Monthly Archives: April 2017

I’ll See You Again

Those parting words didn’t come to fruition through no fault on either side, but my trip to Bemidji in the Minnesotan upland a quarter century ago endeared me to the people who had the courage and stamina to establish a school of music and the arts with my encouragement while I was still the Managing Director of the National Guild of Community Schools of the Arts.

That opportunity also opened me up to the American Indians, the Ojibwe, pronounced O-jib-way (also known as Chippewa across the Canadian border), in whose language the following words still remain embedded in my memory ever since I first heard them back in July 1992 as I was about to return home to New Jersey:

“Ga wa ba min mee na wah”
I’ll see you again!

For years I have been fascinated by various indigenous and tribal cultures, starting with my years in India spent in industry (tea, coal, timber, industrial gases) spread over many states, particularly in the far Northeast. I followed that up by embarking upon exploratory travels in South and North America, as well as in Australia and New Zealand.

In the tea and timber industries, I came to know some members of the Abor and Gallong tribes over a period of three years in Assam and Arunachal.

They worked hard in the mills and played hard on the sports field. By the way, the Abor tribe nowadays prefer to be called Adi, as the former is viewed as a pejorative term in their eyes.

They are believed to have come from southern China in the 16th century. They now reside in the far north-east state of Arunachal and have different sub-tribes, which differ from each other in many ways and in a variety of local customs. If you travel far inside the tribal settlement areas, you will find these tribes – 20 altogether! – but visiting all of them in one short visit might not be humanly possible.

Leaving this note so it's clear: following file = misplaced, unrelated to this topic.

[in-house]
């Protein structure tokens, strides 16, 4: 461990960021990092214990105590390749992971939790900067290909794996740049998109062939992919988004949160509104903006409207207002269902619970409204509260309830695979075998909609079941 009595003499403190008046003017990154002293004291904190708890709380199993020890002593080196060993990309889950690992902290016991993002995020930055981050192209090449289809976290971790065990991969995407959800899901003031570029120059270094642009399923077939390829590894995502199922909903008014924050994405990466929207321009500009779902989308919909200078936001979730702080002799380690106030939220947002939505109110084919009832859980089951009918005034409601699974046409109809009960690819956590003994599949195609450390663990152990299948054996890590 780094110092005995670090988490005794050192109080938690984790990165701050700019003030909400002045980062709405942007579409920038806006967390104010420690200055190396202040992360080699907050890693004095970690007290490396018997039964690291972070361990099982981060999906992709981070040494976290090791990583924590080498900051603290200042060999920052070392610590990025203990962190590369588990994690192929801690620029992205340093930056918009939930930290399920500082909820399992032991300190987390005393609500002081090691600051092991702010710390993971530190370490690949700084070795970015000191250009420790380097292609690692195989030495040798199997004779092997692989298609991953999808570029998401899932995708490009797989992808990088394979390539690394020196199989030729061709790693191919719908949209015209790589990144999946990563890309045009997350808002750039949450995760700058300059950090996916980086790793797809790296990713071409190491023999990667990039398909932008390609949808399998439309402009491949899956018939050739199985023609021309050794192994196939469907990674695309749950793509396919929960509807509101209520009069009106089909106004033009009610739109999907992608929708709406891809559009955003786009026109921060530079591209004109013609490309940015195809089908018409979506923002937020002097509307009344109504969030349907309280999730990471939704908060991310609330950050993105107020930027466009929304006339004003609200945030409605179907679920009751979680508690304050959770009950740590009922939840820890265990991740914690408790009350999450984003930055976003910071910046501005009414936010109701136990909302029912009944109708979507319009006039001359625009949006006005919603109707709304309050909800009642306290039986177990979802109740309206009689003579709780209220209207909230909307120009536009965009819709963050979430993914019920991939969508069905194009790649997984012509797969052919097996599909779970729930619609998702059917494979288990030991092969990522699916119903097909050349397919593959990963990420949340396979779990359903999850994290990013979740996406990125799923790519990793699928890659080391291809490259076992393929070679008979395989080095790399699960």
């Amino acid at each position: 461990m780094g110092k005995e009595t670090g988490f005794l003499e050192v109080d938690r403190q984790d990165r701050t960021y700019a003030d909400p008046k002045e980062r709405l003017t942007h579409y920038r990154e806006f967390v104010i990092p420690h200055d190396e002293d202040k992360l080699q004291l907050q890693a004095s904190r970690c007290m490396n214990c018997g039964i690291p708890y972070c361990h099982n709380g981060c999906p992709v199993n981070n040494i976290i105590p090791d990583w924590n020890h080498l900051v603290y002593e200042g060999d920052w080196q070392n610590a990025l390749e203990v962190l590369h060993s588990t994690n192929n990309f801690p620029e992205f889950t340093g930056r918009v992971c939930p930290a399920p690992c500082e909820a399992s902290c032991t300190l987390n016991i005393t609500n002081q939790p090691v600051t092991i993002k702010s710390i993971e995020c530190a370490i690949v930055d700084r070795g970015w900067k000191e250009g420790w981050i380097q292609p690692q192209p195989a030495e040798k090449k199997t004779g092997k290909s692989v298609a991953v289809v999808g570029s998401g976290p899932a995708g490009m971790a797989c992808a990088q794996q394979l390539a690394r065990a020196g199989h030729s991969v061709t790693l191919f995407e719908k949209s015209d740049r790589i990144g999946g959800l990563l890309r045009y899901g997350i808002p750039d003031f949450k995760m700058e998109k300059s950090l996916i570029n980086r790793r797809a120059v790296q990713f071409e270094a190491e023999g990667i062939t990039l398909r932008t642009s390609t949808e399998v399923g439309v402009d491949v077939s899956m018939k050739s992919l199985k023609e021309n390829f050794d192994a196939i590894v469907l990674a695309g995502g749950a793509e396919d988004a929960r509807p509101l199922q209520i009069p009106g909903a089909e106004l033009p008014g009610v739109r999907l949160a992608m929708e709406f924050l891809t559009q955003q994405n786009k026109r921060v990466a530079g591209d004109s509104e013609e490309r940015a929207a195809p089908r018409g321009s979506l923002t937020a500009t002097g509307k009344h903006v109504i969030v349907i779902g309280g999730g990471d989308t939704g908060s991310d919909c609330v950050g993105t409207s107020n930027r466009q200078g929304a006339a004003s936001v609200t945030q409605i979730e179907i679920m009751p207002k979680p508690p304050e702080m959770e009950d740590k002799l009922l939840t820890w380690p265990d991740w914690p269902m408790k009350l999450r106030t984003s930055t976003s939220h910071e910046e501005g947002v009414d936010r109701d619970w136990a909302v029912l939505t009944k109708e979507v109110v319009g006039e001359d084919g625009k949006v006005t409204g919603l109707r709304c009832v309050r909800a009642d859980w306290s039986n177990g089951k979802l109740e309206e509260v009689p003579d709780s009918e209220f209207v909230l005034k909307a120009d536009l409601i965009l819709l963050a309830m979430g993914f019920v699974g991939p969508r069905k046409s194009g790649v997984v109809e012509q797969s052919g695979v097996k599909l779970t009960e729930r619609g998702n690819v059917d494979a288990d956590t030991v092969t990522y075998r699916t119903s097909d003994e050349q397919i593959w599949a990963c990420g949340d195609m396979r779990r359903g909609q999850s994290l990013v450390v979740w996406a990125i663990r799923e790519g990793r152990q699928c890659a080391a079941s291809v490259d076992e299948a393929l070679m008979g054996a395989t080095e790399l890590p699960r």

Through my friends in Buenos Aires I met up with various members of the indigenous Guarani.

New Zealand
En route to Australia I visited Auckland and saw at first hand representatives of the Maori nation.

My longtime friends in Adelaide occasionally had Black aborigines from the hinterland over to their house for a get-together, so I had the opportunity of learning firsthand more about their mores and background.

References: Wikipedia; Indigenous Peoples (International Labor Office), Geneva.

Dear Readers,
You number over 70,000 in just over 2 years ago back in February 2015, when I first began to put “some of my thoughts, written down” and posted them in the blogosphere. Since that time, many of you have urged me to seek support of my site and my writings by way of donations.

 My blog is about my life. It’s about what I’ve learned through the span of my life. It’s about things I love, and things I know and things I have experienced. I am humbled that so many of you want to join with me in my reflections. If you like what you find here, if it inspires or informs or amuses you, then I am content.

It would mean a lot to me if, with the advent of the New Year 2017, you would please consider making a donation of US $1.00, $2.00, $5.00, or whatever amount you deem fit to sustain my work.
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